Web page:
Traveling to Cuba: An Imperfect Paradise
For many years, Cuba has felt like Canada’s own little paradise. Officially off limits to Americans, the resorts are filled with Canadian tourists who take advantage of traveling to Cuba, and to a lesser extent, tourists from the U.K. and Europe.
So when the media trumpeted the news that President Obama was meeting with the Cuba’s President Raul Castro to lift the trade embargo and re-establish relations, my first thought was, “Now. I need to see Cuba now.”
Because the truth is, once the floodgates from America to Cuba open and the tourists start pouring in, the influence of the U.S. is bound to follow. Hopefully that will benefit the people of Cuba, but I wanted to see Cuba’s charm now, before those influences that are felt the world over begin to creep in. Currently, you will not see a Starbucks, a McDonald’s, or any other chain restaurant. Cuba is still relatively untouched by the pervasive American influence.
My trip to Cuba was conceived during a girl’s weekend in Vancouver with my friend Nima and very little political forethought. As we sat in her Richmond-based condo, she told me about a trip she and her friend had booked to Cuba.
“Dude, you should totally come,” she told me.
And I got to thinking, maybe I should. It seemed like the perfect time in light of the changing political relations that are coming down the pipe. Plus, it was November, and November quite frankly sucks, even on the west coast of Canada.
I wanted to see Cuba’s charm now, before those influences creep in. Cuba is still relatively untouched by the pervasive American influence.
We chose an all-inclusive resort destination, Memories Jibacoa, located about halfway between Varadero and Havana. I’ve done my share of backpacking and figure-it-out-as-I-go type of travel, so having everything taken care of ahead of time held some appeal. A major topic of discussion before we left, of course, is what we should take with us. I don’t mean clothes and shoes, though that did take some of our brain power, Rather, we volleyed ideas of items that would help the locals, whose access to some of the most basic of items is restricted or simply too expensive. On arriving, I wished I had brought more.
Our resort was perched on the edge of a white sand beach and every detail was beautiful, from the clean and spacious rooms with cool, tiled floors to the impeccably-tended gardens that lead up to the white sand beaches.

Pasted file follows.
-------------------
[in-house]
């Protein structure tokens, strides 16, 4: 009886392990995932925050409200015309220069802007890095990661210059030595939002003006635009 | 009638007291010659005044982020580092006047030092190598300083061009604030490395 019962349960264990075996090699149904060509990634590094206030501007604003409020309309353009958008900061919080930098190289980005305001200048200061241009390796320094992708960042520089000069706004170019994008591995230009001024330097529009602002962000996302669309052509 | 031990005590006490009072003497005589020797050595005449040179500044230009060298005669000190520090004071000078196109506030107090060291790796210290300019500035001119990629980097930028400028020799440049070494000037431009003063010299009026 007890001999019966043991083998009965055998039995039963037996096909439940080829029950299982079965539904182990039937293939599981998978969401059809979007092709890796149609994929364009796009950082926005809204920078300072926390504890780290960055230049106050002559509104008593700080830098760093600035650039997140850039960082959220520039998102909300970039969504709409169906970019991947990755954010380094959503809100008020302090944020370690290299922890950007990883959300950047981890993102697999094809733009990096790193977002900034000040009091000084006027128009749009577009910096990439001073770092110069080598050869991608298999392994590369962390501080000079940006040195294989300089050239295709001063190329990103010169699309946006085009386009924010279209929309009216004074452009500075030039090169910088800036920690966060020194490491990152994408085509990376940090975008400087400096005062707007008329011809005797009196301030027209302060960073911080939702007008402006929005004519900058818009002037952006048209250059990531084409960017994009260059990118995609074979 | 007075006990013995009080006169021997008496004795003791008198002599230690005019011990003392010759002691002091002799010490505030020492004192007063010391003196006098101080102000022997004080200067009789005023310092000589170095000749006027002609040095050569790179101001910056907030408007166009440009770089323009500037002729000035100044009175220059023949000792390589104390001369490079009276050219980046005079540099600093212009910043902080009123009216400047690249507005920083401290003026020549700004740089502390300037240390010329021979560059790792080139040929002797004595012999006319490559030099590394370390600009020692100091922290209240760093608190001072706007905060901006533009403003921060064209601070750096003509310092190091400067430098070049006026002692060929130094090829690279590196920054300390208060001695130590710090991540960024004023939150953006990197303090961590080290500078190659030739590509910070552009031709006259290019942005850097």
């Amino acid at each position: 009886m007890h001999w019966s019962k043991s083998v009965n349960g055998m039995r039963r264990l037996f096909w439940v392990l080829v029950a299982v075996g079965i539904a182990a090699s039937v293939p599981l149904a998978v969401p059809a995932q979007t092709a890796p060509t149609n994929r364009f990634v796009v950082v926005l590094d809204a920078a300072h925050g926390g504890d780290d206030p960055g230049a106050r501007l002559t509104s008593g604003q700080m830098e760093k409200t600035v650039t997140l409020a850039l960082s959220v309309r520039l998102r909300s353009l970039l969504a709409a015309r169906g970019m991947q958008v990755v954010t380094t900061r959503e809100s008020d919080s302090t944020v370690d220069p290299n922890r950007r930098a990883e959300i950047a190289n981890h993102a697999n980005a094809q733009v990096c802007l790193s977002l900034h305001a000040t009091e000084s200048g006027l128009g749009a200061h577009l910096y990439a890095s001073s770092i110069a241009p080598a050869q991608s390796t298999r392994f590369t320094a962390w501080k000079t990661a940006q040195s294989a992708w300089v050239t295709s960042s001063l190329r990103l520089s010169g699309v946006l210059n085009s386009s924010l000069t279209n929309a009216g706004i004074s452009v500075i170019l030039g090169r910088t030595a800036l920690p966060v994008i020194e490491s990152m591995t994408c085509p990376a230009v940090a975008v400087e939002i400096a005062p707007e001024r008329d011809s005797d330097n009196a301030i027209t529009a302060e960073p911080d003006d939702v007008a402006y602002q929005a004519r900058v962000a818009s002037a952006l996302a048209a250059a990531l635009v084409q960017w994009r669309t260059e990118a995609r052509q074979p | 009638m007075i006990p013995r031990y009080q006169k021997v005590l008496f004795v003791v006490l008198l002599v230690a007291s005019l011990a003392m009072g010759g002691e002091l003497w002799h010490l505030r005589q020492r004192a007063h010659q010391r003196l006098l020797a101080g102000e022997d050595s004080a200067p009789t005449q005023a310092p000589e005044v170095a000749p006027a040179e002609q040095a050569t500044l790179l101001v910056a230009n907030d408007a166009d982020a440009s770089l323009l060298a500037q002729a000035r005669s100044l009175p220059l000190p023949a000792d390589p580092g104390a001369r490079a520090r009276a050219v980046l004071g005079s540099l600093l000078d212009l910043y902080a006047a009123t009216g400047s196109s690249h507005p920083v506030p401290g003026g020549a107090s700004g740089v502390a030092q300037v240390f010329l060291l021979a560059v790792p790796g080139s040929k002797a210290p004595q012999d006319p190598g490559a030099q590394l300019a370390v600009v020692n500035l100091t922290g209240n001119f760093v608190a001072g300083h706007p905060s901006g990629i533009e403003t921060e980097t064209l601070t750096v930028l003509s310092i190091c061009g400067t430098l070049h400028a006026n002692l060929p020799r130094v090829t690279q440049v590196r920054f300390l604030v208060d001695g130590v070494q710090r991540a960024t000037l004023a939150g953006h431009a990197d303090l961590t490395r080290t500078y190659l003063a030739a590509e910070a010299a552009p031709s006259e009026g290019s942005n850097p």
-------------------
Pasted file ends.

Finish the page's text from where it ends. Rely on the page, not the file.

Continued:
The smiling bartenders served frosty piña coladas, beer, and other rum-spiked cocktails just steps from our beach-front loungers. There was a coral reef not too far from shore, with a variety of colourful fish to see during my first snorkeling adventure. There was a tanned Cuban fellow named Nivaldo who was stationed on our beach, ready to take guests out sailing on the resort’s small catamaran at a moment’s notice. Each night there was entertainment: cabaret dancing and singing, or an evening with the Cuban National Opera. Take Canadian dollars with you, and the hotel will happily exchange them into convertible pesos (also known as CUCs). You can use your credit card, but ensure it’s not a U.S.-based credit card, or you won’t be able to use it in Cuba, compliments of that aforementioned embargo. I discovered this about my Mastercard just before I boarded my plane, and made a quick cash withdrawal at the airport. I took $200, which was a pretty good estimate of what I’d need. Next time, however, I think I might take a wee bit more. There are, after all, pretty good markets in Havana and Varadero, and who doesn’t love a little shopping?
We signed up for a day trip to Havana, with the evening finale at the famous Tropicana nightclub for a spectacular show of singing, dancing, and fabulous costumes. Havana is a wonderfully charming city full of amazing architecture, brightly coloured facades, and American classic cars from the 1950s. A good option might be to rent a casa particular for a night, where you stay with a Cuban family and really get some time to soak up the vibe of this wonderful city.
The employees are lovely and hardworking, so please don’t forget to tip them! Ask for smaller bills when you change your money to CUCs, and the front desk will happily comply. Most Cubans cannot afford a bicycle, let alone a car, so many of them take a 45-minute bus ride to arrive at the resorts. I met a retired music teacher, Andy, who brings a used bicycle down to Cuba with him to use while he is there, and on leaving he gifts it to a family in need. How amazing is that?
We also met a Canadian fellow named Ian, who has visited Cuba more than 20 times. He gave us some amazing insights into the situation for local Cubans and how valuable the simple gifts we bring are to them. Some of the useful items included:
- Medicine such as Pepto Bismol, Polysporin, and aspirin
- Vitamins and supplements
- New or gently used clothing
As you get to know the staff at your resort, you will naturally find opportunities to share your gifts with them. These are truly lovely people who have been toiling under a political embargo that leaves them struggling every day, and yet they are smiling, happy, and grateful.
I left Cuba feeling like I’d met so many new and special friends. I hold the Cuban peoples’ spirit close and hope I’ll return soon.